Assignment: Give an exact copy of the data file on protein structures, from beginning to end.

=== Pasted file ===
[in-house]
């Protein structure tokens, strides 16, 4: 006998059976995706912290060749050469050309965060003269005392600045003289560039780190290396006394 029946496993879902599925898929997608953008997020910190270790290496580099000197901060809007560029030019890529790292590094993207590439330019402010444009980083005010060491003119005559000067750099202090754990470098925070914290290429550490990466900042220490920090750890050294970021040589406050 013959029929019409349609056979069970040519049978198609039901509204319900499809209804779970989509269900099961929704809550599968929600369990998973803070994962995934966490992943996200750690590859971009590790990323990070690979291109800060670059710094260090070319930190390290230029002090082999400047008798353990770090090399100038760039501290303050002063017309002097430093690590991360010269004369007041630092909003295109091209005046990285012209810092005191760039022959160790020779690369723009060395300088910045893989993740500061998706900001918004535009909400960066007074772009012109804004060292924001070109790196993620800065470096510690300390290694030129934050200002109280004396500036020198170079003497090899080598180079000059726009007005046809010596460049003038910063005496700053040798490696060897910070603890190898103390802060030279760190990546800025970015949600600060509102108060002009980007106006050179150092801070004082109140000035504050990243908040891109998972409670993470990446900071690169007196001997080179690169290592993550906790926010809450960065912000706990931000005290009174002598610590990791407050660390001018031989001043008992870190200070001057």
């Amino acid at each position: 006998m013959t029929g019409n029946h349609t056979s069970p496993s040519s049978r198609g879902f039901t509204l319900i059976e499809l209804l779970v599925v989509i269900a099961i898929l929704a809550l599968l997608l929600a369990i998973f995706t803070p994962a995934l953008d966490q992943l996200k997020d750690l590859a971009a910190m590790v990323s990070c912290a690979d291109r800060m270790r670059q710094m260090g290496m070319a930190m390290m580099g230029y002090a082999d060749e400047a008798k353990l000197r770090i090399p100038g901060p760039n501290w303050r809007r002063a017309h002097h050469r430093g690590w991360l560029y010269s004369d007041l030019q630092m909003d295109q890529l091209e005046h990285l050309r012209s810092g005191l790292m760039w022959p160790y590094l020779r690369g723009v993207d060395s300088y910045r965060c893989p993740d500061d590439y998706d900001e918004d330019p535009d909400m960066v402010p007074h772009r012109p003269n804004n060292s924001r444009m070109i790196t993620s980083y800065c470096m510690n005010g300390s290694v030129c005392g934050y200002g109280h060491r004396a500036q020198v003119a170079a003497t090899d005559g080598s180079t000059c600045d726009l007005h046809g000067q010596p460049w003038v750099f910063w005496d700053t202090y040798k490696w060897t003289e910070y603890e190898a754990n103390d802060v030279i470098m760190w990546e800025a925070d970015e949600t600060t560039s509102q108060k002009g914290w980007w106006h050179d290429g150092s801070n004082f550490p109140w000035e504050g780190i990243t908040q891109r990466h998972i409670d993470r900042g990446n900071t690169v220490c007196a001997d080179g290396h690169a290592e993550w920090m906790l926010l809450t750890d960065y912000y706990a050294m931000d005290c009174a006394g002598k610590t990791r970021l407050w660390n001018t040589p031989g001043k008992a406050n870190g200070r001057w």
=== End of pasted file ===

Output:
[in-house]
């Protein structure tokens, strides 16, 4: 006998059976995706912290060749050469050309965060003269005392600045003289560039780190290396006394 029946496993879902599925898929997608953008997020910190270790290496580099000197901060809007560029030019890529790292590094993207590439330019402010444009980083005010060491003119005559000067750099202090754990470098925070914290290429550490990466900042220490920090750890050294970021040589406050 013959029929019409349609056979069970040519049978198609039901509204319900499809209804779970989509269900099961929704809550599968929600369990998973803070994962995934966490992943996200750690590859971009590790990323990070690979291109800060670059710094260090070319930190390290230029002090082999400047008798353990770090090399100038760039501290303050002063017309002097430093690590991360010269004369007041630092909003295109091209005046990285012209810092005191760039022959160790020779690369723009060395300088910045893989993740500061998706900001918004535009909400960066007074772009012109804004060292924001070109790196993620800065470096510690300390290694030129934050200002109280004396500036020198170079003497090899080598180079000059726009007005046809010596460049003038910063005496700053040798490696060897910070603890190898103390802060030279760190990546800025970015949600600060509102108060002009980007106006050179150092801070004082109140000035504050990243908040891109998972409670993470990446900071690169007196001997080179690169290592993550906790926010809450960065912000706990931000005290009174002598610590990791407050660390001018031989001043008992870190200070001057």
């Amino acid at each position: 006998m013959t029929g019409n029946h349609t056979s069970p496993s040519s049978r198609g879902f039901t509204l319900i059976e499809l209804l779970v599925v989509i269900a099961i898929l929704a809550l599968l997608l929600a369990i998973f995706t803070p994962a995934l953008d966490q992943l996200k997020d750690l590859a971009a910190m590790v990323s990070c912290a690979d291109r800060m270790r670059q710094m260090g290496m070319a930190m390290m580099g230029y002090a082999d060749e400047a008798k353990l000197r770090i090399p100038g901060p760039n501290w303050r809007r002063a017309h002097h050469r430093g690590w991360l560029y010269s004369d007041l030019q630092m909003d295109q890529l091209e005046h990285l050309r012209s810092g005191l790292m760039w022959p160790y590094l020779r690369g723009v993207d060395s300088y910045r965060c893989p993740d500061d590439y998706d900001e918004d330019p535009d909400m960066v402010p007074h772009r012109p003269n804004n060292s924001r444009m070109i790196t993620s980083y800065c470096m510690n005010g300390s290694v030129c005392g934050y200002g109280h060491r004396a500036q020198v003119a170079a003497t090899d005559g080598s180079t000059c600045d726009l007005h046809g000067q010596p460049w003038v750099f910063w005496d700053t202090y040798k490696w060897t003289e910070y603890e190898a754990n103390d802060v030279i470098m760190w990546e800025a925070d970015e949600t600060t560039s509102q108060k002009g914290w980007w106006h050179d290429g150092s801070n004082f550490p109140w000035e504050g780190i990243t908040q891109r990466h998972i409670d993470r900042g990446n900071t690169v220490c007196a001997d080179g290396h690169a290592e993550w920090m906790l926010l809450t750890d960065y912000y706990a050294m931000d005290c009174a006394g002598k610590t990791r970021l407050w660390n001018t040589p031989g001043k008992a406050n870190g200070r001057w």